It radically changes in width. At times the westbound route, which is separated from the motor traffic by upright posts, is perhaps a metre and a half wide. At others, such as immediately outside Euston station, it’s shared with buses and is suddenly four or five times that. This is slightly vexing.

It’s extremely short. The publicity for the new lane said it would connect up with other cycle routes on Hampstead Road and Judd Street (where Cycleway 6, the main north-south crosstown route, meets Euston Road). That’s a distance of roughly 925m. It actually runs from Gower Street to Ossulton Street, a distance of barely 670m. Not only does the reduced length mean it doesn’t quite connect to the rest of the network, it also means that the segregated space suddenly stops:

The junction between Euston Road and Ousslston Street, where the segregated lane suddenly, unexpectedly stops. Image: Jonn Elledge.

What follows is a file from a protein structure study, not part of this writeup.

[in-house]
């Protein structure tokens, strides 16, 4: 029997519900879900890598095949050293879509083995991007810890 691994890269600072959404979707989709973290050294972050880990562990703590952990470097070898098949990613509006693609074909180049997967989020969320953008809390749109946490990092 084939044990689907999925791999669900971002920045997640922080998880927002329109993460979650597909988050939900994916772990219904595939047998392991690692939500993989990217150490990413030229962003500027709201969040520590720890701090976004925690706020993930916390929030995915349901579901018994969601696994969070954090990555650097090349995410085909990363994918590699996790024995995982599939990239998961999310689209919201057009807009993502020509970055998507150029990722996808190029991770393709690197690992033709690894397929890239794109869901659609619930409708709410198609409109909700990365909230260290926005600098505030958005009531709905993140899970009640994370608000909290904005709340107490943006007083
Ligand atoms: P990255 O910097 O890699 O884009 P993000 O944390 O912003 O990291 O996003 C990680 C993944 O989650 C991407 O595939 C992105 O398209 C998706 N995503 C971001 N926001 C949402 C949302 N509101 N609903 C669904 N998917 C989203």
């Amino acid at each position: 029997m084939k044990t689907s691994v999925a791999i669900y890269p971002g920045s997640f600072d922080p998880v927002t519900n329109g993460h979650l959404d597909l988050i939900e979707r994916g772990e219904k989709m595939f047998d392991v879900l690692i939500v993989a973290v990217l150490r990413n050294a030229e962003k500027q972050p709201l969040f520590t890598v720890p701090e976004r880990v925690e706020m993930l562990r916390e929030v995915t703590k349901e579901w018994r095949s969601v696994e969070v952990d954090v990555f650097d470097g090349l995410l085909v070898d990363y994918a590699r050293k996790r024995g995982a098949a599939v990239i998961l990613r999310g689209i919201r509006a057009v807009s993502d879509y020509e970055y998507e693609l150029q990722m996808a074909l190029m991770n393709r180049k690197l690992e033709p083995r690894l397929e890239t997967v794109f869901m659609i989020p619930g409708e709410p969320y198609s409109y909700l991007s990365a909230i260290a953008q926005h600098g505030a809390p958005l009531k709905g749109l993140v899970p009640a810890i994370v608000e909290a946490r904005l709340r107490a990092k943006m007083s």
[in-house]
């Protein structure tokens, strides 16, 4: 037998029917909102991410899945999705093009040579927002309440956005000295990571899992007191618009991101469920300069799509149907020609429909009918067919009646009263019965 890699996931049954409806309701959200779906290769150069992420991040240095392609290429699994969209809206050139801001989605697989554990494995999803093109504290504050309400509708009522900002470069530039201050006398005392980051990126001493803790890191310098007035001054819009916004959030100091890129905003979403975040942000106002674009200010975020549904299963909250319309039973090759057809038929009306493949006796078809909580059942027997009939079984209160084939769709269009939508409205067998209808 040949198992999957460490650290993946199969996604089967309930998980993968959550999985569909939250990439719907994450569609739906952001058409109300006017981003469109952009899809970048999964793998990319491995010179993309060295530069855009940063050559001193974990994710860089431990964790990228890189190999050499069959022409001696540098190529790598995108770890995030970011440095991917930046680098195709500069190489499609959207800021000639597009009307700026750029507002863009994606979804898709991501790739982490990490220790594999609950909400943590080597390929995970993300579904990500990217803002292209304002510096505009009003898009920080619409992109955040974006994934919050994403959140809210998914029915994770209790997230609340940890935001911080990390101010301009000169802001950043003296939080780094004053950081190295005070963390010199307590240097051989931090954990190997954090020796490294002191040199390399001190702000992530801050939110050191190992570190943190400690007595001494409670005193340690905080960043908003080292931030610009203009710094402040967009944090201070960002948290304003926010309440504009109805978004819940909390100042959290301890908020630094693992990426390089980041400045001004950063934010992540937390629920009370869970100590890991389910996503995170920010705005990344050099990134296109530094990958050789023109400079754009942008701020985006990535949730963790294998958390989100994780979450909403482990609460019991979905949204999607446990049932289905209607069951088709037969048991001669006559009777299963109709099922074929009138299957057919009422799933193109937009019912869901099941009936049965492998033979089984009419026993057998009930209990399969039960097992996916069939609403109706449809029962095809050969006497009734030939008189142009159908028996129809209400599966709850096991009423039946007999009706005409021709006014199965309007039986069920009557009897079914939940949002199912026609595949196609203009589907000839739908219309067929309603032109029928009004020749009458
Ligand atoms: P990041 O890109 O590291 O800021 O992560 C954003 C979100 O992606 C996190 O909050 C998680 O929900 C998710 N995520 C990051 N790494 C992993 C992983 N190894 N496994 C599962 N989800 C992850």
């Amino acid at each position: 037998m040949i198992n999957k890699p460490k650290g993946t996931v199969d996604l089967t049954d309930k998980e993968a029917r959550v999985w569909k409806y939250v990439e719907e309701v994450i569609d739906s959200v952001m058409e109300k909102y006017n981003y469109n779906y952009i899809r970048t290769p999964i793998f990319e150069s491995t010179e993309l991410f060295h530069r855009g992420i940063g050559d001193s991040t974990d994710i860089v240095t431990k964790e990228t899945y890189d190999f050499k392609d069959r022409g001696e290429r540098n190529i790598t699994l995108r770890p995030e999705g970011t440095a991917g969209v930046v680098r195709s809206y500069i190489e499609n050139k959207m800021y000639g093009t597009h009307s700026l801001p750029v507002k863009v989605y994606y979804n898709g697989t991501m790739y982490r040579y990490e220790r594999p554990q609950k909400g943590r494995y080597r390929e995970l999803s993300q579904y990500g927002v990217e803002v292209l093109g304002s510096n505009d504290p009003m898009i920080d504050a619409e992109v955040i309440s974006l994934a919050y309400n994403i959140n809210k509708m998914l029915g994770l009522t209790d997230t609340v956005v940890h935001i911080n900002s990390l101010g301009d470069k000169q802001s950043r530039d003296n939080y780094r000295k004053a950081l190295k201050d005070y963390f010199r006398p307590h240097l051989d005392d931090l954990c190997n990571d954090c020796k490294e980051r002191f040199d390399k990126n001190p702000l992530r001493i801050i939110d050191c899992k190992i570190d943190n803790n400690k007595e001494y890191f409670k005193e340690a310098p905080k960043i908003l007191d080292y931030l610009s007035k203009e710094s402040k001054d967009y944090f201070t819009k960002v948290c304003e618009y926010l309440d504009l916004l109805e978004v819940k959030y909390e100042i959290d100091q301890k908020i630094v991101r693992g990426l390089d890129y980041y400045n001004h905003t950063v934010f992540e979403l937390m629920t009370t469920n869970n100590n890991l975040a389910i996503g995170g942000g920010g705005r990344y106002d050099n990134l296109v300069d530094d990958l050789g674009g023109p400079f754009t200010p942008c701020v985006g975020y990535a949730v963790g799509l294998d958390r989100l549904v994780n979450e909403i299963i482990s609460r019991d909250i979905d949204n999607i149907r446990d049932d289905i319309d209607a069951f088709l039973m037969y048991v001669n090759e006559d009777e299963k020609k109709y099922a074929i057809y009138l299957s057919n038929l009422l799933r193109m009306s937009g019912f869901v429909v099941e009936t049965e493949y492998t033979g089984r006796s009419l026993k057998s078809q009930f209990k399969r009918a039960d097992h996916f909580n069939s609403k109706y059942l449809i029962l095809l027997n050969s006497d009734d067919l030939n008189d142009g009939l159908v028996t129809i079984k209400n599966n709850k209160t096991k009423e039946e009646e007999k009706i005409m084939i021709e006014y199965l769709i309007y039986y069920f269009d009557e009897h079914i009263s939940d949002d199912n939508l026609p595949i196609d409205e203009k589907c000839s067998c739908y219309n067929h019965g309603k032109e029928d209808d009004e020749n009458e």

It’s for these reasons, perhaps, that the new lane is not yet seeing many users. Each time I cycled the length of it I saw only a handful of other cyclists (although that did include a man cycling with a child on a seat behind him – not something one would have expected on the Euston Road of the past).


Though I hesitate to mention this because it feeds into the car lobby’s agenda, it was also striking that the westbound traffic – the side of the road which had lost a lane to bikes – was significantly more congested than the eastbound. If the lane is extended, it could, counterintuitively, help, by removing the unexpected pinch points at which three lanes of cars suddenly have to squeeze into two.